Designhabitat 2: Affordable Housing for Disaster Victims

By Hinson, David; Norman, Stacy | Phi Kappa Phi Forum, Summer 2007 | Go to article overview

Designhabitat 2: Affordable Housing for Disaster Victims


Hinson, David, Norman, Stacy, Phi Kappa Phi Forum


Since 2001, the School of Architecture at Auburn University has collaborated with Habitat for Humanity (HFH) affiliates across Alabama to improve the energy performance and design quality of Habitat homes.

[ILLUSTRATION OMITTED]

Building on the success of the first round of this collaboration, I as director of the DESIGNhabitat Program approached the Alabama Association of Habitat Affiliates (AAHA) with a proposal to study ways to integrate factory-based production into the volunteer-builder culture of HFH affiliates (see Figure 1).

[FIGURE 1 OMITTED]

GENESIS OF DESIGNhabitat 2

Initial research pointed toward modular construction as the most promising strategy, and in 2005 the "DESIGNhabitat 2" initiative began. In this initiative, a team of architecture students(1) and faculty (Stacy Norman and I) at Auburn partnered with a modular-housing production company, Palm Harbor Homes, to design and build a modular HFH home.

The DESIGNhabitat 2 initiative was designed with five objectives:

1. Capitalize on the systems-built industry's expertise with production process, resource efficiency/conservation, and quality control;

2. Build on the design-quality advances realized by recent designer-led/academy-based modular-design and construction initiatives;

3. Integrate the energy-performance expertise developed in the prior phases of the DESIGNhabitat program into the DESIGNhabitat 2 home;

4. Explore how this approach might benefit HFH affiliates that struggled to build homes because of limited volunteer resources; and

5. Immerse students in the challenges and opportunities associated with affordable-housing design and cultivate an ethic of service and community engagement as an integral part of their strategy of response.

The students began the project with a semester-long pre-design research effort intended to immerse the team in the specific design opportunities and constraints associated with factory-based construction. The students also sought to identify the cutting edge of modular design and construction (including energy performance, materials and construction systems, and building configuration) both inside the industry and within the professional design community.(2) Perhaps the most important area of pre-design exploration involved a careful study of how this approach could be integrated within HFH's traditional site-built, volunteer-builder culture.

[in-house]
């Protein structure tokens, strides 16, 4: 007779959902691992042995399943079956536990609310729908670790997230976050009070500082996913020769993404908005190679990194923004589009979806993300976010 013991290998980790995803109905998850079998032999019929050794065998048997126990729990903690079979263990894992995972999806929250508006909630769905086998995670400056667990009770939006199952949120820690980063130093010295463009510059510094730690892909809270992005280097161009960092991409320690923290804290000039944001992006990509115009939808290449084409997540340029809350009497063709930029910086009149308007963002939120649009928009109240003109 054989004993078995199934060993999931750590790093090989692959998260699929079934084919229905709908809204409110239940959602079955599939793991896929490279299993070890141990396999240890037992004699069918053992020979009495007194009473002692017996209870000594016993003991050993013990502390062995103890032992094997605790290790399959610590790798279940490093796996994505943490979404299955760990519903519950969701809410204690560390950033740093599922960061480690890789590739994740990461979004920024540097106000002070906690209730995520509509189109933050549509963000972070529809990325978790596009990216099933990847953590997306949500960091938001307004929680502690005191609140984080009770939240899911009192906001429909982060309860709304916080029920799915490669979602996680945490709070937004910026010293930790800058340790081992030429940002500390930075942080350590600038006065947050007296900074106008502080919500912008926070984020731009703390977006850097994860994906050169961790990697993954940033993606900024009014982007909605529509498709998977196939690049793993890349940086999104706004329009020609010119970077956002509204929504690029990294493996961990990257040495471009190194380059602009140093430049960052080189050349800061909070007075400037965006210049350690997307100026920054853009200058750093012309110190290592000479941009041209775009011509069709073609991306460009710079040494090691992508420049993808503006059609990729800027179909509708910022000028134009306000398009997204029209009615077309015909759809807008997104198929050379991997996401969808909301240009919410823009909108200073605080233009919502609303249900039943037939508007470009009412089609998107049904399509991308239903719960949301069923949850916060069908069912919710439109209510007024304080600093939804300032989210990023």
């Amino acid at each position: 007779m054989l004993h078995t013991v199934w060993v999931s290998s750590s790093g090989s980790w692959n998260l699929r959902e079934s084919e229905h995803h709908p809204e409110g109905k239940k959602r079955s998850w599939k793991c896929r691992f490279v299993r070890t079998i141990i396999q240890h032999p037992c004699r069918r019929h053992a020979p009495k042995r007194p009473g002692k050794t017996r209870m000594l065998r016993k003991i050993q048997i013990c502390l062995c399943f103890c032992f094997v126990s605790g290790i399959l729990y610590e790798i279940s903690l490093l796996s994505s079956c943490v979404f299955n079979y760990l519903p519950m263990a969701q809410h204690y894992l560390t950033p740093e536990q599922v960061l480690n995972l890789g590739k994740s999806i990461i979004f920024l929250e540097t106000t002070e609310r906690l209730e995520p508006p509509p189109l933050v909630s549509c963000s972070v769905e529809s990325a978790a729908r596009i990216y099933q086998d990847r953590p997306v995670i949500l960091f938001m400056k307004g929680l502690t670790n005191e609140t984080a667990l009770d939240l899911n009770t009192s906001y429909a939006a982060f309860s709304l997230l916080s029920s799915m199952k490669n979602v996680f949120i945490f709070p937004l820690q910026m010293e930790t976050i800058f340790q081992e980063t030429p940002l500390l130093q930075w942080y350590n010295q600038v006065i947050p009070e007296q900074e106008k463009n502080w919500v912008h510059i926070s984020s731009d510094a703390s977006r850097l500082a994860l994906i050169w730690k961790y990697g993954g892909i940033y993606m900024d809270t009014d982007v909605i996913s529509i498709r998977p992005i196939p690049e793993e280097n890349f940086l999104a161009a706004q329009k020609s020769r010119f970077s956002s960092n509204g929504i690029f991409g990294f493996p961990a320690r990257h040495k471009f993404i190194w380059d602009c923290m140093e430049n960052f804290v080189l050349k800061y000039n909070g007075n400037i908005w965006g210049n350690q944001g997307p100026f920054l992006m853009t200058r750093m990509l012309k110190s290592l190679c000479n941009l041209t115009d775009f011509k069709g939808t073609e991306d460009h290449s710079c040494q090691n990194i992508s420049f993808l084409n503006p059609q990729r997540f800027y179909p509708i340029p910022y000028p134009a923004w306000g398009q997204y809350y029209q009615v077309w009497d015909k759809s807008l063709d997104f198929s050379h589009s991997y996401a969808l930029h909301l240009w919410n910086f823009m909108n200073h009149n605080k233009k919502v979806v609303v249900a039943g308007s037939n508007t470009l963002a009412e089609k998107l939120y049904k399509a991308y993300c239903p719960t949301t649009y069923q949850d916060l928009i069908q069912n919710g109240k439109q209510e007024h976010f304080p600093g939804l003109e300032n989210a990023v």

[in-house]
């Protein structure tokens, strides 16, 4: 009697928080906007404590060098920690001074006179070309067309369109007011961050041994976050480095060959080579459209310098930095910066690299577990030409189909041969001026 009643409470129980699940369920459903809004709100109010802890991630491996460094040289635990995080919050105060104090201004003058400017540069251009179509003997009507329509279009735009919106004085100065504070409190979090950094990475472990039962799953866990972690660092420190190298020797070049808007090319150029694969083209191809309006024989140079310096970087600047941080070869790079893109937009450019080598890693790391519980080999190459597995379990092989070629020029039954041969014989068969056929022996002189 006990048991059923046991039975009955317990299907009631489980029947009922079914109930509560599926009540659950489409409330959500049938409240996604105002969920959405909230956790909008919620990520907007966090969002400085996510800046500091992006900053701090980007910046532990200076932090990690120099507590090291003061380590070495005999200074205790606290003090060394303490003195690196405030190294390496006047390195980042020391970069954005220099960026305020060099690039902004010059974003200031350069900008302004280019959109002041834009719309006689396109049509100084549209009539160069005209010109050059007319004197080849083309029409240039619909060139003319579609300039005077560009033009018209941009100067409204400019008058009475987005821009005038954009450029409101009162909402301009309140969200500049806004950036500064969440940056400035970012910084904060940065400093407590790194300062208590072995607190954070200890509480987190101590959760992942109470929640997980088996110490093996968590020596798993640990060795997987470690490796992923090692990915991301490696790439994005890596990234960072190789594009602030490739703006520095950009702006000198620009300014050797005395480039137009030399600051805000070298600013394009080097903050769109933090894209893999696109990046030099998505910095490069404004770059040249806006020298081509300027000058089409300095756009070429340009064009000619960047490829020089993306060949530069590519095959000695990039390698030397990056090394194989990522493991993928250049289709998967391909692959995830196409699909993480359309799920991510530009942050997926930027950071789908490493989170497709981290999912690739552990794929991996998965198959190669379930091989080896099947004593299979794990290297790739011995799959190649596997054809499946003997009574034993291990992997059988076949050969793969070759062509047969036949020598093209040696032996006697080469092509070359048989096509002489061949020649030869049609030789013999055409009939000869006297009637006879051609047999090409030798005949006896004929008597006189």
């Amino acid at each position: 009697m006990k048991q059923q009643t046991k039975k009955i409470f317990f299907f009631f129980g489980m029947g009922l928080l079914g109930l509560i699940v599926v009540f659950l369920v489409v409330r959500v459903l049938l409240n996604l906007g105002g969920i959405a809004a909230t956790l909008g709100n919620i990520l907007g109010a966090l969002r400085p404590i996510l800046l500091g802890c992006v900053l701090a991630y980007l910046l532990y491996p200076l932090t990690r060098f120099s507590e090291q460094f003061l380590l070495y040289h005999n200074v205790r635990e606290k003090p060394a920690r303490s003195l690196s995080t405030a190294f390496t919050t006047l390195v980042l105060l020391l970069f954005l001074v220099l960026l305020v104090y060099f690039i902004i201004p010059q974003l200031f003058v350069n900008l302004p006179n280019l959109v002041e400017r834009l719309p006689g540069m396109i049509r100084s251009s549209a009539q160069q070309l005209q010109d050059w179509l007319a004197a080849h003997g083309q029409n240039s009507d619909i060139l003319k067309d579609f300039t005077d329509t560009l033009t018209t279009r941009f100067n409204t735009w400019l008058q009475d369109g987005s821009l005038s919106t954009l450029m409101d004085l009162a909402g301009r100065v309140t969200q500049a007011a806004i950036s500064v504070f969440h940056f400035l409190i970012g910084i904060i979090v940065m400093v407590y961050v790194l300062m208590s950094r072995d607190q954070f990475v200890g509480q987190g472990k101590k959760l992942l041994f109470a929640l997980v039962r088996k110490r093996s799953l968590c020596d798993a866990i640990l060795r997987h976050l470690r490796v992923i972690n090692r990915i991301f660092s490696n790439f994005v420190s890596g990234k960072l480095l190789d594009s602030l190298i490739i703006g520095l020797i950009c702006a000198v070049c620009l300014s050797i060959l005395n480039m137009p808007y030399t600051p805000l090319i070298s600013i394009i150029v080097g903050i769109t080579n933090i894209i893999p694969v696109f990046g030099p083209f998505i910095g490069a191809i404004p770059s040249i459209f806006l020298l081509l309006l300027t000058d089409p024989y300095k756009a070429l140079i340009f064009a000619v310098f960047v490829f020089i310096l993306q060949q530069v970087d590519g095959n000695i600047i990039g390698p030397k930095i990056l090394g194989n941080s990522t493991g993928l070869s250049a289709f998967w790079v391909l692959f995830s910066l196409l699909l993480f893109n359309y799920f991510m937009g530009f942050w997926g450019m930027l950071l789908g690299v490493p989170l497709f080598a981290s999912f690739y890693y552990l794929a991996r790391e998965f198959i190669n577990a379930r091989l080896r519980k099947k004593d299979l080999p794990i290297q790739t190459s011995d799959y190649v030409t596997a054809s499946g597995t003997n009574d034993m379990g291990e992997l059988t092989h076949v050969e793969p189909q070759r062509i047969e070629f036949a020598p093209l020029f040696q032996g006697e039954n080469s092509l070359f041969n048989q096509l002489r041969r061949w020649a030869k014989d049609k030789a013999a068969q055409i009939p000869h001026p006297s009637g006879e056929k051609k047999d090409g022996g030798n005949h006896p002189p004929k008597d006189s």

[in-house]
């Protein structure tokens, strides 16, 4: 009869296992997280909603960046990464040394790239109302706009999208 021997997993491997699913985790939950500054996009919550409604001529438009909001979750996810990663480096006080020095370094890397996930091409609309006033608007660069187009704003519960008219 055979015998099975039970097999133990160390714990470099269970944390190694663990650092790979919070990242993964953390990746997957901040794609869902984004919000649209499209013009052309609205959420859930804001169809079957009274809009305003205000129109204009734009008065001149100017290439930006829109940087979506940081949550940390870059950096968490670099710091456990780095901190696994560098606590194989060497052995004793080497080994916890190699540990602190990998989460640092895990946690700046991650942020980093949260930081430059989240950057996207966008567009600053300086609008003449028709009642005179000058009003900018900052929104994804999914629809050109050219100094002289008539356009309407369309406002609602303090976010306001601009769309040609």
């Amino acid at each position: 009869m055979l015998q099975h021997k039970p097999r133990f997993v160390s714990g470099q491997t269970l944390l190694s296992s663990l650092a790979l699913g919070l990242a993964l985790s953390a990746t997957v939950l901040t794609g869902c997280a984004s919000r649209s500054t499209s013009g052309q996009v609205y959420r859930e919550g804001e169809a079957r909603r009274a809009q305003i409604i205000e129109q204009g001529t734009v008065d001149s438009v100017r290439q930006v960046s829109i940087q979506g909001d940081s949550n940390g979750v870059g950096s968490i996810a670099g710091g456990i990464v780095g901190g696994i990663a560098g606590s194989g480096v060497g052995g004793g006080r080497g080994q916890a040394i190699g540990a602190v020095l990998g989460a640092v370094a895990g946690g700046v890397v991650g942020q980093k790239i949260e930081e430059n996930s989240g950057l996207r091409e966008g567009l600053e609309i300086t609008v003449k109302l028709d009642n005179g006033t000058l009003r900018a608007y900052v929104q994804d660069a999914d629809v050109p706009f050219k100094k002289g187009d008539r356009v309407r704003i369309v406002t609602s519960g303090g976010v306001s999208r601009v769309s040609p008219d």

The team began the next semester with a month-long "charrette" (that is, an intensive design effort) intended to generate alternative prototype home proposals incorporating the lessons of the fall research phase. In mid-February, five proposals were presented to a panel of project advisors (HFH leadership, modular-industry representatives, and faculty) who selected one of the schemes to advance to design-development and construction.

The selected scheme was chosen by the advisors because of its energy-conserving design features (shown in Figure 2), because of the clarity of its plan, and because the scheme offered the most clearly identifiable site-built features (the central connecting space and porches)--an important consideration in HFH's volunteer builder-centered culture.

[FIGURE 2 OMITTED]

REFRAMING THE INITIATIVE

As the project moved into design-development, HFH International was working to develop a viable strategy for responding to the devastation of Hurricanes Katrina and Rita. The effect of these two disasters on the Gulf Coast states of Texas, Louisiana, Mississippi, and Alabama dramatically reframed the DESIGNhabitat 2 initiative. Within the span of a few weeks, the condition envisioned in Goal 4--small, often rural HFH affiliates with money but fewer human resources--became the reality for HFH affiliates throughout the four-state Gulf Coast region. Facing a need for more than 20,000 homes and a human resource capacity of (at best) 1,000 houses a year, HFH International realized that this emergency demanded new ways of approaching the construction of HFH homes.

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